This blog is written by Canadian journalist Donna Laframboise. Posts appear Monday & Wednesday.
Instructs UK to stop assisting parent-financed schools – under the guise of enforcing the Convention on the Rights of the Child.
A UN committee, associated with the international Convention on the Rights of the Child, recently gave the UK government 20+ pages of detailed instructions.
In order to be compliant with this treaty, the UK was urged to alter its national budget process, outlaw all physical punishment by parents, make sex education compulsory in every school, do more to combat bullying, increase the number of playgrounds, and many, many other things.
Lurking amongst this interminable list of demands, was a truly evil one. On page 4, the UK was told to stop funding certain kinds of schools in poor countries.
There’s only one acceptable education model, you see: mammoth, state-controlled, state-funded, centralized bureaucracies of the sort that exist in the West. No other model will be tolerated – not even in the desperate slums of India, Kenya, and Nigeria.
Apparently, slum-dwelling parents are too stupid to make sound decisions about their children’s education. Here’s what the UN wrote:
The committee is concerned about the [UK’s] funding of low-fee, private and informal schools run by for-profit business enterprises in recipient States. Rapid increase in the number of such schools may contribute to substandard education, less investment in free and quality public schools and deepened inequalities in the recipient countries, leaving behind children who cannot afford even low-fee schools. [bold added]
The Committee recommends that the State party ensure that its international development cooperation supports the recipient States in guaranteeing the right to free compulsory primary education for all, by prioritizing free and quality primary education in public schools, refraining from funding for-profit private schools and facilitating registration and regulation of private schools. [bold added]
In plain English, rich nations and charitable organizations have provided tons of money so that poor nations might build shiny new schools and establish educational bureaucracies. Everyone involved believes, with the strength of a religious conviction, that primary school education should be ‘free’ and that the only way to achieve that goal is for schools to be controlled and funded by governments.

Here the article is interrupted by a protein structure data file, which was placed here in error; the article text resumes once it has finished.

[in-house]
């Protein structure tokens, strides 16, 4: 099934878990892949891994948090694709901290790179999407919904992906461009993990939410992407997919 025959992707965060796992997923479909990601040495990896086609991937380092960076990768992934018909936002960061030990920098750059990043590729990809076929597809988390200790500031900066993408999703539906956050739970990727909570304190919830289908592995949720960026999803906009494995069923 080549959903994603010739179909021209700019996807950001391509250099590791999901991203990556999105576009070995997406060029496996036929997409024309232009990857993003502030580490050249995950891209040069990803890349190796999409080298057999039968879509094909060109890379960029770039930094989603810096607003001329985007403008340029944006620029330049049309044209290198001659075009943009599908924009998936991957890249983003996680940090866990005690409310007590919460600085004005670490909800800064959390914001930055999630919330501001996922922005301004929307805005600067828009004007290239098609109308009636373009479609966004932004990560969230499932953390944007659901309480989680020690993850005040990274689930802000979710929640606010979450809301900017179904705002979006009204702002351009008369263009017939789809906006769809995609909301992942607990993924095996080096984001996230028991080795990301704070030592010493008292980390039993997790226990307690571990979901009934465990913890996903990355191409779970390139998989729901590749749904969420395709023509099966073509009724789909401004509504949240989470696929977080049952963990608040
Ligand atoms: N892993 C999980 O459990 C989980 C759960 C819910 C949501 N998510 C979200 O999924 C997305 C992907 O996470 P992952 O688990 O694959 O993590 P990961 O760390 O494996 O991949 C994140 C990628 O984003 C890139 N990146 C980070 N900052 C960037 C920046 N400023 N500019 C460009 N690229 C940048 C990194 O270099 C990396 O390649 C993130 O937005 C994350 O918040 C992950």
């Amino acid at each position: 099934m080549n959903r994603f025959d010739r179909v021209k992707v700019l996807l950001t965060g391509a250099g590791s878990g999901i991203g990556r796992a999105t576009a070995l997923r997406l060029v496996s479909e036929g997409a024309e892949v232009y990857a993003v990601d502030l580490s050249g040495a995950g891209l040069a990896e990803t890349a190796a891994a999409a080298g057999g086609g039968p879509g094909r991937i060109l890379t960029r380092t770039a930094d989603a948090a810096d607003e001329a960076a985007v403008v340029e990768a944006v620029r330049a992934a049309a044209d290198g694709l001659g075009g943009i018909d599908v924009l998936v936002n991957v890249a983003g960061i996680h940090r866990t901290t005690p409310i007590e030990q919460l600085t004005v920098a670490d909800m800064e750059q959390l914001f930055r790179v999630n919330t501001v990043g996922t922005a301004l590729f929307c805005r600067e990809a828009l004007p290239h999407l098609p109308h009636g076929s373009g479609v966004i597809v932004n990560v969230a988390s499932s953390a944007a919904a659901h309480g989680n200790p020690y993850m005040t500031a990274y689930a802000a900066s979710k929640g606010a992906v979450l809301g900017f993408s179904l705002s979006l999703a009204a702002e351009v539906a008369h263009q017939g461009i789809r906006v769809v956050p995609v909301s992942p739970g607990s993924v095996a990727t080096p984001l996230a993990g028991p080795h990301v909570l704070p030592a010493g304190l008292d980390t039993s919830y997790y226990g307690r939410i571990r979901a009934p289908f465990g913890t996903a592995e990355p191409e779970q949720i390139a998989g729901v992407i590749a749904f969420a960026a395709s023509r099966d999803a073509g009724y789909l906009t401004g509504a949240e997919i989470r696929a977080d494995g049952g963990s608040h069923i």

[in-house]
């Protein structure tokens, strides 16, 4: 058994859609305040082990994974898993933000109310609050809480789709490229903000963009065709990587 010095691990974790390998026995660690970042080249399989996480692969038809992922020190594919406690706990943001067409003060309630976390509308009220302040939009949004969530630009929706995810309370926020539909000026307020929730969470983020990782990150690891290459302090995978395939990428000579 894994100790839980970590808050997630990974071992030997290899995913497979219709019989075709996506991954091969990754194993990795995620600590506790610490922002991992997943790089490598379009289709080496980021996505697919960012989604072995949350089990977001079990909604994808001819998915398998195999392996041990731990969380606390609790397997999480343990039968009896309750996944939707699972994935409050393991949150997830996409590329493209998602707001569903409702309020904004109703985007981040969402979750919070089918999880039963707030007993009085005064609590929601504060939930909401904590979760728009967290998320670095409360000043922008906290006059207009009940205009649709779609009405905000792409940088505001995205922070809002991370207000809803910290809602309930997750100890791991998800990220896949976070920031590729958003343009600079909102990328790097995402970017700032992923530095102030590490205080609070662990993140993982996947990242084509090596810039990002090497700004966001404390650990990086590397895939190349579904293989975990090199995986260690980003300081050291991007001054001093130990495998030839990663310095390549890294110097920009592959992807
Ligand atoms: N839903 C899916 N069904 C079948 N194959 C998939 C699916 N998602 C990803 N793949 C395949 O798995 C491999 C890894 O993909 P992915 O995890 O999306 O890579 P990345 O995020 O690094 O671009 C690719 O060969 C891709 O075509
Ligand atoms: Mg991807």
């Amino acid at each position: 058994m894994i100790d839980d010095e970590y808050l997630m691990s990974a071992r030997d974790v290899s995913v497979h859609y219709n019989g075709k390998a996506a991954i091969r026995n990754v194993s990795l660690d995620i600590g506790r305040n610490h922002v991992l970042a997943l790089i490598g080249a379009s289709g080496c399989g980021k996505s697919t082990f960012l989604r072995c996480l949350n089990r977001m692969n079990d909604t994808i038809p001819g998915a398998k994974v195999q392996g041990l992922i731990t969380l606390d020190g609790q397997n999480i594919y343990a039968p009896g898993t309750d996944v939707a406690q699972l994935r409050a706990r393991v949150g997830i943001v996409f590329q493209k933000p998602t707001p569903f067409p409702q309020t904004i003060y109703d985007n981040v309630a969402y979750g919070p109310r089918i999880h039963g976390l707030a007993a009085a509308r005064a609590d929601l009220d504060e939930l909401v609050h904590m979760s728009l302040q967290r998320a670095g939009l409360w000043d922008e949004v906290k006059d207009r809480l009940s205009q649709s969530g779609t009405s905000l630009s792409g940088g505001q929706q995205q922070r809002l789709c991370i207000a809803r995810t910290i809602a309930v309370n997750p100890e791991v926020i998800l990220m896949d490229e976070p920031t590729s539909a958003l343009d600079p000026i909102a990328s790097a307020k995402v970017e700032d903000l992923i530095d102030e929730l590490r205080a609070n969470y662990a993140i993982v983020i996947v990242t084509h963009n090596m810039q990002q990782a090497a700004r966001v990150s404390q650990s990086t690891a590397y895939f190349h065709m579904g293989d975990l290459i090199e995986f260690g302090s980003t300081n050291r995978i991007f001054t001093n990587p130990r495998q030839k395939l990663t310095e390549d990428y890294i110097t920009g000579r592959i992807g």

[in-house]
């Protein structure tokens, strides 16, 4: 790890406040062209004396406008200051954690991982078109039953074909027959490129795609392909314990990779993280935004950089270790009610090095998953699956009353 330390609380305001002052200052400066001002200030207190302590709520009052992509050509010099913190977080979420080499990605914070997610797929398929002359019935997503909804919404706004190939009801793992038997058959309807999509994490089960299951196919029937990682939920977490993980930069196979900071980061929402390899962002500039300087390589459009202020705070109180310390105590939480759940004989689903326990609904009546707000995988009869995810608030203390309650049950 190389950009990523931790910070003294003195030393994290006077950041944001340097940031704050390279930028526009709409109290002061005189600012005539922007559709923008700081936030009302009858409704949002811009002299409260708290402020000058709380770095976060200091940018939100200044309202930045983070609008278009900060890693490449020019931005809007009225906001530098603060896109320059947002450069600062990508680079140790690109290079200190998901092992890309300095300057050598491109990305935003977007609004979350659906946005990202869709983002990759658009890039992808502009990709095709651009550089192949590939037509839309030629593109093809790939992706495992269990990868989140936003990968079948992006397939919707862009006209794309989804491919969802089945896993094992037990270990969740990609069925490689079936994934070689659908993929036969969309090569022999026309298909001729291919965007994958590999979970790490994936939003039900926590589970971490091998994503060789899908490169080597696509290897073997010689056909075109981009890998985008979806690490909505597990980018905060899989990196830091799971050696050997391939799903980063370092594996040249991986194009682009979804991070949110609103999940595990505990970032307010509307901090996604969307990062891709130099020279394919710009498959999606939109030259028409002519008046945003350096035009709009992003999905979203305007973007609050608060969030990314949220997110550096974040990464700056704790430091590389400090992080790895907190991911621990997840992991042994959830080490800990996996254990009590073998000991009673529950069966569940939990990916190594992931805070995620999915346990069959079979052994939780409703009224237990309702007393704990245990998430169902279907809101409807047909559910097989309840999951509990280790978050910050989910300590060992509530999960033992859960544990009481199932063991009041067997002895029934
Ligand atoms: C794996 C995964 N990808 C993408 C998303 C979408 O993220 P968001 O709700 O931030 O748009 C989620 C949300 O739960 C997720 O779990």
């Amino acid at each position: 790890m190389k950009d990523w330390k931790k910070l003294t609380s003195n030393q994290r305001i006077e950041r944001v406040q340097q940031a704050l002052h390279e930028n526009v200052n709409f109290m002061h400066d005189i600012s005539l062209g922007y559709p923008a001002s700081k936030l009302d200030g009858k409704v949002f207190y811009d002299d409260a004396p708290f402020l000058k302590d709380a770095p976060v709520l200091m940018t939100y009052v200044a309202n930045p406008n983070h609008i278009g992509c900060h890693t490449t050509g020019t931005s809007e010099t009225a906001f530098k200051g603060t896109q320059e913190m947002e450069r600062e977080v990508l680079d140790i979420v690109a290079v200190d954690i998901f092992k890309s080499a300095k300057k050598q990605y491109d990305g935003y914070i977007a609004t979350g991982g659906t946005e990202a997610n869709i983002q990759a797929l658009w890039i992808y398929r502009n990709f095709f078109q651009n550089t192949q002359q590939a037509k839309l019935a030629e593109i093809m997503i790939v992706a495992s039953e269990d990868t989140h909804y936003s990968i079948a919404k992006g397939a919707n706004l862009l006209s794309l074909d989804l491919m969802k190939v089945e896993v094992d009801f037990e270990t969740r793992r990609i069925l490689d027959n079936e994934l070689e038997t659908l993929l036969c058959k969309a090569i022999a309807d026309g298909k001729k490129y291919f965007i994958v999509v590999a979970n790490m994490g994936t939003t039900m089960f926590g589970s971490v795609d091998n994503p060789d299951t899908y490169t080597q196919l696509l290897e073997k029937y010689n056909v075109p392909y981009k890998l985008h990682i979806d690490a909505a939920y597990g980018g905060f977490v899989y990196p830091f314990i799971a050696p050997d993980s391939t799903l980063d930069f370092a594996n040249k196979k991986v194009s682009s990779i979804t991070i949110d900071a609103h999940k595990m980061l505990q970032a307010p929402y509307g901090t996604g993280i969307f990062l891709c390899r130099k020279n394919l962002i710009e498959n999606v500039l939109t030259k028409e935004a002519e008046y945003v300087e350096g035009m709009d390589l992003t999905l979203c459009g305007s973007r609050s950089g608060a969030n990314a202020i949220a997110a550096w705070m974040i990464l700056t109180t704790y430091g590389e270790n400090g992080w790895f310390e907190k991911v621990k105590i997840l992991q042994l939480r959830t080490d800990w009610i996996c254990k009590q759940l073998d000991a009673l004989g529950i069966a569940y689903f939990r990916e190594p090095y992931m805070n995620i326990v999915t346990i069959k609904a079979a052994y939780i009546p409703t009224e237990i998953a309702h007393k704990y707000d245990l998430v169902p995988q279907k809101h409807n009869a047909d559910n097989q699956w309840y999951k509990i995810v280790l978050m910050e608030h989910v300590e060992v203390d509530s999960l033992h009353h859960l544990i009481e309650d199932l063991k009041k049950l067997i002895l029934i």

But in many of these countries, there’s no system of accountability. Teachers frequently don’t show up for work. They ignore their students and sleep at their desks. They abuse their students physically and sexually. Because they’ve been hired by the government (political connections often play a role), these teachers cannot be fired. School principals have no leverage, no ability to improve matters.
Which means the quality of education provided by government-run schools is often abysmal. Everyone knows this. Even slum dwellers.
The shiny new government school doesn’t get built in the midst of the slum, but on the outskirts. Which translates to a long trek to and from school. Parents are understandably anxious about the safety of younger kids and girls in this context. Once they realize their kids aren’t learning anything in these new government buildings, they fall back on informal, small schools in their own neighbourhoods. Schools that they, themselves, pay for.
These schools are not attractive (they are, after all, located in slums). They frequently begin as nurseries/daycare centres run by women in the community who need to earn a living. Parents are charged a modest fee per child and the proprietors are able to feed their families.
When children reach school age, many parents would like the arrangement to continue. The facility is close to home. The class sizes are small. The children are happy there. Could these women please teach the subjects that kids typically learn in the early grades?
These are the dreaded “for-profit private schools” the UN committee thinks deserve no foreign financial assistance. These are the “for profit business enterprises” it wants to smother out of existence.
The fact that Starbucks makes a profit when it sells a latte is fine. But miserly profits earned by individuals providing a valued service within a slum community are immoral.
Having considered their other options, having weighed the pros and cons, parents choose to continue paying fees rather than take advantage of government-funded education.
Yet educational experts and foreign aid/development experts adamantly refuse to think outside the box. In their universe, education should be free. Teachers should be well-paid. Bureaucrats should be in control.
To them, it isn’t ‘quality’ education if poor parents scrape together the money to fund it themselves.
It isn’t ‘quality’ education if parents can choose who will teach their children.
It isn’t ‘quality’ education if market forces do something public education cannot – keep everyone honest and accountable. These schools frequently have nearby competitors, which means parents can go elsewhere if they aren’t satisfied with the results.
The big picture behind this grotesque ideological battle is outlined in James Tooley’s book, The Beautiful Tree: A personal journey into how the world’s poorest people are educating themselves.
[To be continued…]
|The Beautiful Tree: A personal journey into how the world’s poorest people are educating themselves
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